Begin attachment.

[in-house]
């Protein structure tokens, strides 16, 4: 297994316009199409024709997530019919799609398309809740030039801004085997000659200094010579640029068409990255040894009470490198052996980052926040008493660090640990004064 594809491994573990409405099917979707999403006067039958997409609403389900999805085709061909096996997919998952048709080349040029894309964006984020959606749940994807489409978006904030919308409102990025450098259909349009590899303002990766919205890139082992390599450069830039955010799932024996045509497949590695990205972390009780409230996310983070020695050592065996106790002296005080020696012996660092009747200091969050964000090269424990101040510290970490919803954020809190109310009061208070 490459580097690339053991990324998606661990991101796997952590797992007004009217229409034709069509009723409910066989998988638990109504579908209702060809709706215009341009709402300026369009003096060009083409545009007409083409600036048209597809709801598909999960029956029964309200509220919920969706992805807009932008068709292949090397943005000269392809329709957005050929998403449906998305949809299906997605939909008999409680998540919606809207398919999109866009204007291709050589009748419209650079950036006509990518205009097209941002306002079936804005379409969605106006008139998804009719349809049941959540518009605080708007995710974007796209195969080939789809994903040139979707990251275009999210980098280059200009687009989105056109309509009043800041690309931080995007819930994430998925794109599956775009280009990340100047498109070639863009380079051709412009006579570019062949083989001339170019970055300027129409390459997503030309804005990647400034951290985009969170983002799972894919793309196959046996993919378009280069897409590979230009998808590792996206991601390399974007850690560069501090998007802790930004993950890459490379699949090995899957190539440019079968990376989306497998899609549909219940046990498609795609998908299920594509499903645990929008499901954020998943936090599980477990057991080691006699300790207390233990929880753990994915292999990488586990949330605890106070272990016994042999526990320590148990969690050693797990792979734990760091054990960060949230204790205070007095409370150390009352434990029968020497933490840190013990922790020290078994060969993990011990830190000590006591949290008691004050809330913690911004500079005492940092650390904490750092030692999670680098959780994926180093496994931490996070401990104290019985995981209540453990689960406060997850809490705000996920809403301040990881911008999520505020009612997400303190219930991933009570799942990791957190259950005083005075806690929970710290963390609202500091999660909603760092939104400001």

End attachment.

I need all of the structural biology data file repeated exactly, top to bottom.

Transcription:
[in-house]
């Protein structure tokens, strides 16, 4: 297994316009199409024709997530019919799609398309809740030039801004085997000659200094010579640029068409990255040894009470490198052996980052926040008493660090640990004064 594809491994573990409405099917979707999403006067039958997409609403389900999805085709061909096996997919998952048709080349040029894309964006984020959606749940994807489409978006904030919308409102990025450098259909349009590899303002990766919205890139082992390599450069830039955010799932024996045509497949590695990205972390009780409230996310983070020695050592065996106790002296005080020696012996660092009747200091969050964000090269424990101040510290970490919803954020809190109310009061208070 490459580097690339053991990324998606661990991101796997952590797992007004009217229409034709069509009723409910066989998988638990109504579908209702060809709706215009341009709402300026369009003096060009083409545009007409083409600036048209597809709801598909999960029956029964309200509220919920969706992805807009932008068709292949090397943005000269392809329709957005050929998403449906998305949809299906997605939909008999409680998540919606809207398919999109866009204007291709050589009748419209650079950036006509990518205009097209941002306002079936804005379409969605106006008139998804009719349809049941959540518009605080708007995710974007796209195969080939789809994903040139979707990251275009999210980098280059200009687009989105056109309509009043800041690309931080995007819930994430998925794109599956775009280009990340100047498109070639863009380079051709412009006579570019062949083989001339170019970055300027129409390459997503030309804005990647400034951290985009969170983002799972894919793309196959046996993919378009280069897409590979230009998808590792996206991601390399974007850690560069501090998007802790930004993950890459490379699949090995899957190539440019079968990376989306497998899609549909219940046990498609795609998908299920594509499903645990929008499901954020998943936090599980477990057991080691006699300790207390233990929880753990994915292999990488586990949330605890106070272990016994042999526990320590148990969690050693797990792979734990760091054990960060949230204790205070007095409370150390009352434990029968020497933490840190013990922790020290078994060969993990011990830190000590006591949290008691004050809330913690911004500079005492940092650390904490750092030692999670680098959780994926180093496994931490996070401990104290019985995981209540453990689960406060997850809490705000996920809403301040990881911008999520505020009612997400303190219930991933009570799942990791957190259950005083005075806690929970710290963390609202500091999660909603760092939104400001």